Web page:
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Air Ngukkur Chieftan Lands on Darwin Beach

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Air Ngukkur Chieftan Lands on Darwin Beach

Old 14th Aug 2004, 14:59
  #21 (permalink)  
 
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OK, I'll bite.....how does that resolve the problem of absence of fuel? That there is some sort of mod I have no doubt, but raw fuel being allowed to flow via gravity into the induction system. I just don't get (from an engineering standpoint). Feel free to PM me if you don't wanna send the thread on a tangent (Hey Chimbu Chuck, know anything about this??)
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Old 14th Aug 2004, 19:11
  #22 (permalink)  

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Yeah...flew a couple of aircraft with it in PNG...ex MAF C185s...never game to **** with it meself

It's way too far back for me to remember the engineering details but I think it only gave you full power...which got you home or somewhere soft at least.

Chuck.
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Old 15th Aug 2004, 00:51
  #23 (permalink)  
tinpis
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Yeah...flew a couple of aircraft with it in PNG...ex MAF C185s...never game to **** with it meself



Yup..remember that gadget well Chuck..as I recall it was activated by tugging like Christ on the crucifix shaped handle on the dash.
 
Old 15th Aug 2004, 01:38
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Sorry to continue the tangent,

I also recall a mod which used a spring to pull the mixture to "full rich" in the event of a mixture cable breaking. The design of the throttle body and also carbies on 0-470 would allow the mixture "arm" to gravity fall (aided by the normal vibration-Damn recips!) to "fuel cut-off".

Cheers,
I'm gone! (to check me mixture cable! )
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Old 18th Aug 2004, 11:23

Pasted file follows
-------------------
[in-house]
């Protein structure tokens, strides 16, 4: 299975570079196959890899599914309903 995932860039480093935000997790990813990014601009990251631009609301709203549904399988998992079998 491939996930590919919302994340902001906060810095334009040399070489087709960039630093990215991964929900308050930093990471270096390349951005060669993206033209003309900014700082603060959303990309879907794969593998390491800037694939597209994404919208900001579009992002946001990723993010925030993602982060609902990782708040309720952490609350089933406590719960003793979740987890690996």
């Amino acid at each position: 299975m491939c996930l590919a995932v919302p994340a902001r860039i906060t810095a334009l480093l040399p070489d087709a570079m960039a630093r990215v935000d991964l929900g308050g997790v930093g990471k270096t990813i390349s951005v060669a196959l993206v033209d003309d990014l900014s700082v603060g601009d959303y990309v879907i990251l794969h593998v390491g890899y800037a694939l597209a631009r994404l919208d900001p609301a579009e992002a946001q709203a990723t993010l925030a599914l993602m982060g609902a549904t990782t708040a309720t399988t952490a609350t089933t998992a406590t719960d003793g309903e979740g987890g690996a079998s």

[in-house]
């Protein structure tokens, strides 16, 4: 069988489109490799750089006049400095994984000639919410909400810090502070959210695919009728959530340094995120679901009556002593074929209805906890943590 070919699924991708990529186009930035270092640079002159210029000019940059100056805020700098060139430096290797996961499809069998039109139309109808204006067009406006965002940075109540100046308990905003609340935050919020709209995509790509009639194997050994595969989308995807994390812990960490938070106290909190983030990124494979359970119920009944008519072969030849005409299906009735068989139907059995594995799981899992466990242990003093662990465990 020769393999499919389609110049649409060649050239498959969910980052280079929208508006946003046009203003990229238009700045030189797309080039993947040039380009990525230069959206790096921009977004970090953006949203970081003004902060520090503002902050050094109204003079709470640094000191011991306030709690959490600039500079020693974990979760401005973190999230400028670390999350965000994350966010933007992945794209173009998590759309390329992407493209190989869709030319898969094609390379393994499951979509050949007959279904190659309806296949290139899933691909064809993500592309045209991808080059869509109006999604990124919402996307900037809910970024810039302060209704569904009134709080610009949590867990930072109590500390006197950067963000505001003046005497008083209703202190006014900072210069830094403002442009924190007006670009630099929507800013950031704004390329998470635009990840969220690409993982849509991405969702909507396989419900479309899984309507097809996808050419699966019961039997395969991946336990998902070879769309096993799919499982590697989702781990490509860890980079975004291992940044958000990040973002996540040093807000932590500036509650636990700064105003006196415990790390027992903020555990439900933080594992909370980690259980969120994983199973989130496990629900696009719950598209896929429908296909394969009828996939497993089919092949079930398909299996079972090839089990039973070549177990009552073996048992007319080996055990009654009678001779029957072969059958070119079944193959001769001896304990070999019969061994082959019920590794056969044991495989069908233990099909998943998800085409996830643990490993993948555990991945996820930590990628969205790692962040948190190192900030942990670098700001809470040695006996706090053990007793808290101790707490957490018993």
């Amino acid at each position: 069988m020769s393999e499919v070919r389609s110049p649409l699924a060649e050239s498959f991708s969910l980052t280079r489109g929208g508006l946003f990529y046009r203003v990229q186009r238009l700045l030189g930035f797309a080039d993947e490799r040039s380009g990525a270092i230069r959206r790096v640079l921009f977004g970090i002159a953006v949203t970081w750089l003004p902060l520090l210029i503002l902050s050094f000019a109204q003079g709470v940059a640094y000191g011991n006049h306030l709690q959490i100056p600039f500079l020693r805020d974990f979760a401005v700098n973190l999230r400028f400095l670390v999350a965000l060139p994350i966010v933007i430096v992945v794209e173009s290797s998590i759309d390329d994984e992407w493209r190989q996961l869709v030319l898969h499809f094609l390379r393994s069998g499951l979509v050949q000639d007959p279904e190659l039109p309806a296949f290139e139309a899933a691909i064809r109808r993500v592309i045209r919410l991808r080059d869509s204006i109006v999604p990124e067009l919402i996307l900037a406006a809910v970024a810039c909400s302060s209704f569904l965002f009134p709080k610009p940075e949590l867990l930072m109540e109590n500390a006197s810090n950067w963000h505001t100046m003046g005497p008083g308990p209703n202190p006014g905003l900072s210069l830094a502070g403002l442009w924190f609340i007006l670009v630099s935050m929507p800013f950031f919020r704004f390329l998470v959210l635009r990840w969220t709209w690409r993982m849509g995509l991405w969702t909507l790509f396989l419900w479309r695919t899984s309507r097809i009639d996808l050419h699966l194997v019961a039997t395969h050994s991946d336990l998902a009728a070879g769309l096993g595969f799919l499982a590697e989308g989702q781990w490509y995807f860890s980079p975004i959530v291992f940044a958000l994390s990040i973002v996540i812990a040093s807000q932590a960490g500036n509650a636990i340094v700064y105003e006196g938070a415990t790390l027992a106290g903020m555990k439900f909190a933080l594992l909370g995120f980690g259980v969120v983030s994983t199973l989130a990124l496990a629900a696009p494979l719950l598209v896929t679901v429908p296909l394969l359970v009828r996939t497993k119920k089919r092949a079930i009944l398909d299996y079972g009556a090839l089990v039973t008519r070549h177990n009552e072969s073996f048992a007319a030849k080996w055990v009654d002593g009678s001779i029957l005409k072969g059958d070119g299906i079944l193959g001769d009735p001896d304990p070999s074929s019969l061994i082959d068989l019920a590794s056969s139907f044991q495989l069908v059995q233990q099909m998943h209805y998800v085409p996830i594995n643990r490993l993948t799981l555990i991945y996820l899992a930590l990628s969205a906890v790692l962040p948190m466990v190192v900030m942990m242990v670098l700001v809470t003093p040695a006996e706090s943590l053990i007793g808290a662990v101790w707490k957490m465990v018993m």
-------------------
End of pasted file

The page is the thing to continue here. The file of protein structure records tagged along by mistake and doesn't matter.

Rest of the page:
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This is not the first time a navajo chieftain has done a beach landing at Darwin. Some 24 years ago a chieftain experienced an engine failure after take off, then flew across Darwin harbour and landed on the other side. The Darwin news showed a front page photo of the aircraft sitting just at the high tide mark. It praised the pilot for his skill in handling the aircraft and in safely landing the aircraft without injury to crew or pax. The Department of transport investigators couldnt understand why the aircraft didnt return to Darwin airport and subjected the pax to a 10 minute joyride at 20 feet across Darwin harbour. By all the rumours at the time, the pilot allegedly only feathered the failed engine when landing was assured.I cannot remember the final result of the findings but the photo clearly indicates a feathered engine.
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Old 18th Aug 2004, 15:23
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Bill

Welcome aboard.
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Old 19th Aug 2004, 03:15
  #27 (permalink)  
 
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Yes, a chieftain was landed on the beach in Darwin a long time ago. From memory I think it was IXP and was one of Ossie's. There was a good "crash comic article" published about it. Basically the aicraft lost a donk just after takeoff, the pilot thought it was still producing some power(wrong!) and didn't feather. Fully loaded aircraft then proceeded to do low level scenic of harbour. Every time he tried to turn he lost height until he had no option but to land on beach. Aircraft landed on wheels and recovered intact before tide came in. All old Arnhem drivers would remember you had to be sharp on efato drills due to the engine rebuilder not giving a stuff.